This spring, I finally made it to the Ann Arbor VFW Pinball Museum – one of the world’s largest collections of playable pinball machines located in one of pinball’s most fitting locations.
Luckily, to “make it” to VFW Pinball, one need not be a competitive player. Twice a year, the venue opens to the public and anyone who reserved a ticket is allowed to enter the old Veterans of Foreign Wars (VFW) hall in an idyllic field in rural Michigan where a gaggle of pinheads play more than 500 unique pinball machines all year, restoring them and fine tuning them just so that they will be ready for a small-but-lucky bunch of ticket holders to play.
That’s how a casual player like me slipped in unnoticed. I’d learned to play at the bowling alley as a kid when the proprietor taught me to catch, cradle, and aim so that I would stop accosting his machines by pounding away on both flippers at once. Then I didn’t play again for twenty years until I moved to a town with a vibrant pinball community and realized that pinball had grown up without me. I walked into a bar one day and saw all the new Sterns, Chicago Gaming, and Jersey Jacks and wondered, “Who the hell is Jersey Jack?”
Over the last year, I’ve been catching up on pinball. I played Monster Bash until I had pretty good aim, learned to nudge from draining down the center on Attack from Mars, and figured out how to hit the looping ramps on Creature from the Black Lagoon. I’d even won a few matches on Black Rose, Champion Pub, and Safe Cracker – all of this from the Williams app on my phone, of course.
My name was on the list at VFW Pinball, I had $80 cash in my pocket, and I was ready to pass myself off as a competent pinball player.
I made it all the way down the dirt road, through parking in the field, past the picnic shelter with the smoldering grill, and just inside the doors of the main hall where the cash and ticket-taker asked if this was my first time attending before I blurted out my confession: “I’m just a casual player!”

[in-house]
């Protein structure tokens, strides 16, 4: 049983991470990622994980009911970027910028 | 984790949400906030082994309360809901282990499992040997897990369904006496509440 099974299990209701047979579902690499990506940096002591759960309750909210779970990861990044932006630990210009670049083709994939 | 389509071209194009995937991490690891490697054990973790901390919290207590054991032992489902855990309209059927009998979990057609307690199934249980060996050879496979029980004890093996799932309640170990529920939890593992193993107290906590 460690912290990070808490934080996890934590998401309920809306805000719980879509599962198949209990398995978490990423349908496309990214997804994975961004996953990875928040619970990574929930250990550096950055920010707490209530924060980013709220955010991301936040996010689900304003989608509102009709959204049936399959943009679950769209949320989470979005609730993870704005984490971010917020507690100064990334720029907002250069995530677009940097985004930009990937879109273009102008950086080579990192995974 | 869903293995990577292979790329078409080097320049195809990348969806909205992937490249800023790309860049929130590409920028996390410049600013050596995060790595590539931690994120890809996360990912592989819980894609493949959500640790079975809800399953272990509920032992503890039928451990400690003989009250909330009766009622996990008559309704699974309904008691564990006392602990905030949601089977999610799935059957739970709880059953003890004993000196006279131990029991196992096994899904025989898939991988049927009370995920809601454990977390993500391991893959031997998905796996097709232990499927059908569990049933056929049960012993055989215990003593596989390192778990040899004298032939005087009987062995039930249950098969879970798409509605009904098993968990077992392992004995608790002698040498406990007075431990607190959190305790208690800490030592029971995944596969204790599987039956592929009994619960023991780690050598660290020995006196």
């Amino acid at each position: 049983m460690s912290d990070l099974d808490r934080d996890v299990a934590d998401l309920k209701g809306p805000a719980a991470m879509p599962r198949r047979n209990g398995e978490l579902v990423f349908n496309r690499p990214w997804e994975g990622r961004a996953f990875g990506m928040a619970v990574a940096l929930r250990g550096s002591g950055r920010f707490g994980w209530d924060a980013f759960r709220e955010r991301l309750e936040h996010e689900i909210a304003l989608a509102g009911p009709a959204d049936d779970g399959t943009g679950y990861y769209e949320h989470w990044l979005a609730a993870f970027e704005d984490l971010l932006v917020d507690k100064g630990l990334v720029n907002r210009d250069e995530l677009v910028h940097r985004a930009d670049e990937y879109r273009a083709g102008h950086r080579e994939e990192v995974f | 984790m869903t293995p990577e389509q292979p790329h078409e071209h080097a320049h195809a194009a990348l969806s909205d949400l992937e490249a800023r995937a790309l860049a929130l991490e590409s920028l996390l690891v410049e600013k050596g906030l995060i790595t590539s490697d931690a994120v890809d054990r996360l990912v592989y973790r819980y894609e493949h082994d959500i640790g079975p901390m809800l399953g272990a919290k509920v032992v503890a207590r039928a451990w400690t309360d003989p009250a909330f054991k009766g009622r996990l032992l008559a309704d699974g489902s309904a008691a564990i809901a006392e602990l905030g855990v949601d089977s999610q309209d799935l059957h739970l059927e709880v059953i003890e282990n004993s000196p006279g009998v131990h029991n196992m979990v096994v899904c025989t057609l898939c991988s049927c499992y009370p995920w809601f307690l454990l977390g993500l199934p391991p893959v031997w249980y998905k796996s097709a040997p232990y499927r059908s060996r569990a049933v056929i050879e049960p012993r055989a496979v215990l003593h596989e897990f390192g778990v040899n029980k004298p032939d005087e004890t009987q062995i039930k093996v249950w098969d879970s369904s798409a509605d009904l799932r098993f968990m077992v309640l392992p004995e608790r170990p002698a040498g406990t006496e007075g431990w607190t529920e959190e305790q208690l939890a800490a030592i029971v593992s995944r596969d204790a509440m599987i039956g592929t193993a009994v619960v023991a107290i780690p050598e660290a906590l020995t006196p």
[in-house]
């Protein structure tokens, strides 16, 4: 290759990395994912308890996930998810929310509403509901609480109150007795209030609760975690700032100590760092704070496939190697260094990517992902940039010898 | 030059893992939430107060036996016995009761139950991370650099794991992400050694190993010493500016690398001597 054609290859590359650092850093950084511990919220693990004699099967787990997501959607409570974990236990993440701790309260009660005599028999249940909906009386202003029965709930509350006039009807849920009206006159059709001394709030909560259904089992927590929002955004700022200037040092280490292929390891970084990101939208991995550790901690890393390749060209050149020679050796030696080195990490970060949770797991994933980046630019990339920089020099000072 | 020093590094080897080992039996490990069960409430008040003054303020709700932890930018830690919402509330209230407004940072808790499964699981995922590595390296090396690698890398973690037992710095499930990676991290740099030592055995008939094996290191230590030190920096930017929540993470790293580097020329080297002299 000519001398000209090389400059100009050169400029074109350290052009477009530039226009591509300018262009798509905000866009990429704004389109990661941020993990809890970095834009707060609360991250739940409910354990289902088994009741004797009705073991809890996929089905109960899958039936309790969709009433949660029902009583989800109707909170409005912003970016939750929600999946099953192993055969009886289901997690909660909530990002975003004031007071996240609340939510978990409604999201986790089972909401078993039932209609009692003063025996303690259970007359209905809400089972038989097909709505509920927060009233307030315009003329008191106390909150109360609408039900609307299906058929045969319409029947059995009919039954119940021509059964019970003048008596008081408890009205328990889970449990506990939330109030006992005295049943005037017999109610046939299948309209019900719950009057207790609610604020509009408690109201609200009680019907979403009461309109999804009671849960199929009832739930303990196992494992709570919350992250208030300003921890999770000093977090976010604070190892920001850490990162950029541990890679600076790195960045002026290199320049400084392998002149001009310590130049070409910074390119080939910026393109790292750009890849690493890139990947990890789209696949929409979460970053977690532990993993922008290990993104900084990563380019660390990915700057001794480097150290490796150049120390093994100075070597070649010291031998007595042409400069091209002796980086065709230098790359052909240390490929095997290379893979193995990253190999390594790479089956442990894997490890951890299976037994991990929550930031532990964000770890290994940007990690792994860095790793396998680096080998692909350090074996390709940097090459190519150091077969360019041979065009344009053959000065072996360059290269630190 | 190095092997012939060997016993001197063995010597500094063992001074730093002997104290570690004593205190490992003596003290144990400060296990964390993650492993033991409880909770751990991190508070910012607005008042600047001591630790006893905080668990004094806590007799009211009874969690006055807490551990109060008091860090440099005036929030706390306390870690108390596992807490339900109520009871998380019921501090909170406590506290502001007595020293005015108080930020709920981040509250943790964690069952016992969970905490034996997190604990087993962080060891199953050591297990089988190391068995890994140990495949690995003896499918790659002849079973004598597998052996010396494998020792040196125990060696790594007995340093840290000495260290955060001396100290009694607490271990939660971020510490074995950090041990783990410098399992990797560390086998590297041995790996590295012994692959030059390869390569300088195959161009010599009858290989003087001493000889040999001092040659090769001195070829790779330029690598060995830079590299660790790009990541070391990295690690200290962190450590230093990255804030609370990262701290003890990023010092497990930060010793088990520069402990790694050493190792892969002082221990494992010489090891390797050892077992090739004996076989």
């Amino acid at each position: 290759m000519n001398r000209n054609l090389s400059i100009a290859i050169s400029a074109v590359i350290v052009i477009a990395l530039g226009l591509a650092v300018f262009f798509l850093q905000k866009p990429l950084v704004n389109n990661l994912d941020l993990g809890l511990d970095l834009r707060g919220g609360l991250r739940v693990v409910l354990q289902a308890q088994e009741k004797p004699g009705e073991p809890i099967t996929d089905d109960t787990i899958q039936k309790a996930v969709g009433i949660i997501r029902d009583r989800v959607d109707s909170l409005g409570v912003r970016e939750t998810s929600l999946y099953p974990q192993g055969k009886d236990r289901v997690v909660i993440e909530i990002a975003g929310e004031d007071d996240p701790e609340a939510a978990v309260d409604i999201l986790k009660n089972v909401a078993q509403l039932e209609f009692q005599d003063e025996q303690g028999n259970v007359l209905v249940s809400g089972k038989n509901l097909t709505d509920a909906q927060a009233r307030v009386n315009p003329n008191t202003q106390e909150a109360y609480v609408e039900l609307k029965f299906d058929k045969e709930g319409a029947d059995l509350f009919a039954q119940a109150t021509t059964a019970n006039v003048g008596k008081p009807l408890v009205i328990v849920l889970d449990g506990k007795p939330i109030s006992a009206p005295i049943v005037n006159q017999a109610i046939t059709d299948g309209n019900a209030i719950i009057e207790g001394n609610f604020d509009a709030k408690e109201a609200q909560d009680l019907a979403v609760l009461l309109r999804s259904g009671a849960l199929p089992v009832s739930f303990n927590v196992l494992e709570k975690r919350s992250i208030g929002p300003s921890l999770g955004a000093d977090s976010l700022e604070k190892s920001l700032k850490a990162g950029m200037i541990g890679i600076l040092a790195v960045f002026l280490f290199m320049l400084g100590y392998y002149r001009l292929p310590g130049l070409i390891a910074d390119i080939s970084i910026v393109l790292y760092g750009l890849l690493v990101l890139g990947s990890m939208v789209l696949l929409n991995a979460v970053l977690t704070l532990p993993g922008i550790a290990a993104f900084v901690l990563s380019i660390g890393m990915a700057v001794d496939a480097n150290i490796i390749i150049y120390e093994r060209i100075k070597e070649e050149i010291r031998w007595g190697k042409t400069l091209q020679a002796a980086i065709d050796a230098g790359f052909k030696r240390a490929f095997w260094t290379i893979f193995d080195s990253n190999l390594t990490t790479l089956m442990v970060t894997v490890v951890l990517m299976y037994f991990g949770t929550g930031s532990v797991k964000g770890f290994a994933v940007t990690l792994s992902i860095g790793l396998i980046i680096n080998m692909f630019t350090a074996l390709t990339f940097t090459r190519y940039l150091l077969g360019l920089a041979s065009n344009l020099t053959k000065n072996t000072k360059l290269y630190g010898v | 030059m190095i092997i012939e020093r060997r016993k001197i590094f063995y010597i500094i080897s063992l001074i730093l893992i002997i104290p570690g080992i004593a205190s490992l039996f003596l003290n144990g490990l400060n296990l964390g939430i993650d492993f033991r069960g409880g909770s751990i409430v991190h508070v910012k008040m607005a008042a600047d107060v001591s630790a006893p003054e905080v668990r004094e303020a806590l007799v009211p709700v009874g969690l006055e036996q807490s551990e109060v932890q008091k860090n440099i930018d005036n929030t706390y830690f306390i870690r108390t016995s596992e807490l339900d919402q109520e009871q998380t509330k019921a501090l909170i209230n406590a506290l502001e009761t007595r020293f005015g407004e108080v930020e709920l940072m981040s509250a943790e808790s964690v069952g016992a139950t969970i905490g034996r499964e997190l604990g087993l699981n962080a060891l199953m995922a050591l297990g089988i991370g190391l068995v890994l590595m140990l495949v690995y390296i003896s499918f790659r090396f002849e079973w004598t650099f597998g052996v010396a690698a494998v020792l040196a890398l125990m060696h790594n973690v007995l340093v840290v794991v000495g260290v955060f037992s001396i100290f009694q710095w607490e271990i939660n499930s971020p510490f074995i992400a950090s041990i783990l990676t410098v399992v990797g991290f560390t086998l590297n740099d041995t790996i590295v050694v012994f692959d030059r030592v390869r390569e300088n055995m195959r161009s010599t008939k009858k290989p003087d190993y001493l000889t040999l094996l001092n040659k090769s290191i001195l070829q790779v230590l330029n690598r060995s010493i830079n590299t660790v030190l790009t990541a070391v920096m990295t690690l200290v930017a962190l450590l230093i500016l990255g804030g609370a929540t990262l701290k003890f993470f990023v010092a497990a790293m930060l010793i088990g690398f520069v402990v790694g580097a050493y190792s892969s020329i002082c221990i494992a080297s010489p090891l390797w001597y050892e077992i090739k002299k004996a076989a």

I clearly wasn’t the first imposter he’d ever met. He just grinned, but a kind woman at the desk took me aside to explain the show to me: Here’s a map in the foyer. Follow these halls and go through all of these doors into each of the outbuildings to find more machines. She told me the pinball collection’s history, how the zoning changed after they bought the VFW hall so that commercial businesses could no longer operate in this residential area. VFW Pinball now exists in pinball’s fashionable quasi-legal state and its challenges with local law mean VFW Pinball wasn’t really a commercial business and I wasn’t really a customer. That’s why they only open twice a year and we all need permits. Any questions?
“Yes. I noticed the address said Brighton. Is this the same Brighton where the wizard from The Who song played?” I got the impression that I may not have been the first casual player to say that either, but she didn’t give me a firm answer. I’m reporting that yes, VFW Pinball is the Brighton where Pete Townshend’s pinball wizard must have played 'em all.
What playing pinball on my phone and even playing in my local dive bar with its 40 pins did not prepare me for was the cacophony of hundreds of pinball machines in four long isles of the main hall nearly all being played at once. I needed to wander just to acclimate to the clacks and dings, knockers and voice callouts, and the muggy spring air, thick with the smells of wood and wax, old wiring and ozone.
I’d made a list of games I wanted to play – all of the popular titles from my Williams app, of course, plus I generally wanted to play anything with animations on the playfield, made by companies I’d never heard of, or with unique bash toys or interactive toppers.